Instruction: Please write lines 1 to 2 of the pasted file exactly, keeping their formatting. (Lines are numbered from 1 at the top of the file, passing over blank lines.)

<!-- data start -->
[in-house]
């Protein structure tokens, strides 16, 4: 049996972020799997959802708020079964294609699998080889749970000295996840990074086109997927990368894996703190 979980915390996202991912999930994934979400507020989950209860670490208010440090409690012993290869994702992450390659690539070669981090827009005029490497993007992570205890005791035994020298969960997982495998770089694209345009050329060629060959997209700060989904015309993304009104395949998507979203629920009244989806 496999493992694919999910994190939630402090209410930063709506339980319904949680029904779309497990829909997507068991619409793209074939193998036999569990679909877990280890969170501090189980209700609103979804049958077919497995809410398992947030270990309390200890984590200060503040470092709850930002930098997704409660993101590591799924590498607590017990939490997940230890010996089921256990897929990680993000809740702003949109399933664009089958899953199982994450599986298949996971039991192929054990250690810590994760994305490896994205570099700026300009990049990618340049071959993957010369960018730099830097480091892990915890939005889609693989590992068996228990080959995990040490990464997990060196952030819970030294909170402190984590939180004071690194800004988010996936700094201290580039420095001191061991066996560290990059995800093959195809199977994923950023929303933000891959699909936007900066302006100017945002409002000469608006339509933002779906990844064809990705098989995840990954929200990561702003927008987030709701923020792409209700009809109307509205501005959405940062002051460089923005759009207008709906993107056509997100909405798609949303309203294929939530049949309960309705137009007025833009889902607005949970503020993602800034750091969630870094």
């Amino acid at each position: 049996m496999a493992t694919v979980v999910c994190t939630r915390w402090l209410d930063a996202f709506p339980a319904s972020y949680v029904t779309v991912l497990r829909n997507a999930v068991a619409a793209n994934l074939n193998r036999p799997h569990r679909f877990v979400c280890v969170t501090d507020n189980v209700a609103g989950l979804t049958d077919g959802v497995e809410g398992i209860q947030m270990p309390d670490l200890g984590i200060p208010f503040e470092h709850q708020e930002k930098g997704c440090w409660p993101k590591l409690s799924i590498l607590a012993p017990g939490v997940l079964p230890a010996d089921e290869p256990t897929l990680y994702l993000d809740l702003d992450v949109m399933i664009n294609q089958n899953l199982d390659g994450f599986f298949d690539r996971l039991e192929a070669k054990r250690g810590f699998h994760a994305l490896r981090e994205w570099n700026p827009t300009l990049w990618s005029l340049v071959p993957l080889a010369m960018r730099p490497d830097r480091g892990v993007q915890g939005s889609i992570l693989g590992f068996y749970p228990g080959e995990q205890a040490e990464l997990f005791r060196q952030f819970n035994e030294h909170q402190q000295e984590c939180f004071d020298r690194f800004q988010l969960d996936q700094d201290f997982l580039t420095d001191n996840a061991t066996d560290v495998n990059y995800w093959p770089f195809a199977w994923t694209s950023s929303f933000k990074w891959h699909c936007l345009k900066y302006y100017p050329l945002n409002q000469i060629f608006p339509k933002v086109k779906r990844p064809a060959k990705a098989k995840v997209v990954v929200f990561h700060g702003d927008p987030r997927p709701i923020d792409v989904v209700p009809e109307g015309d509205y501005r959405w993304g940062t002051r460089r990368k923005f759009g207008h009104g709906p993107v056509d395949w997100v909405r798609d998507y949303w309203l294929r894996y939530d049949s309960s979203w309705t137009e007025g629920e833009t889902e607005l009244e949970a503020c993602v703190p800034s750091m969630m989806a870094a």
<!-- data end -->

[in-house]
């Protein structure tokens, strides 16, 4: 049996972020799997959802708020079964294609699998080889749970000295996840990074086109997927990368894996703190 979980915390996202991912999930994934979400507020989950209860670490208010440090409690012993290869994702992450390659690539070669981090827009005029490497993007992570205890005791035994020298969960997982495998770089694209345009050329060629060959997209700060989904015309993304009104395949998507979203629920009244989806 496999493992694919999910994190939630402090209410930063709506339980319904949680029904779309497990829909997507068991619409793209074939193998036999569990679909877990280890969170501090189980209700609103979804049958077919497995809410398992947030270990309390200890984590200060503040470092709850930002930098997704409660993101590591799924590498607590017990939490997940230890010996089921256990897929990680993000809740702003949109399933664009089958899953199982994450599986298949996971039991192929054990250690810590994760994305490896994205570099700026300009990049990618340049071959993957010369960018730099830097480091892990915890939005889609693989590992068996228990080959995990040490990464997990060196952030819970030294909170402190984590939180004071690194800004988010996936700094201290580039420095001191061991066996560290990059995800093959195809199977994923950023929303933000891959699909936007900066302006100017945002409002000469608006339509933002779906990844064809990705098989995840990954929200990561702003927008987030709701923020792409209700009809109307509205501005959405940062002051460089923005759009207008709906993107056509997100909405798609949303309203294929939530049949309960309705137009007025833009889902607005949970503020993602800034750091969630870094």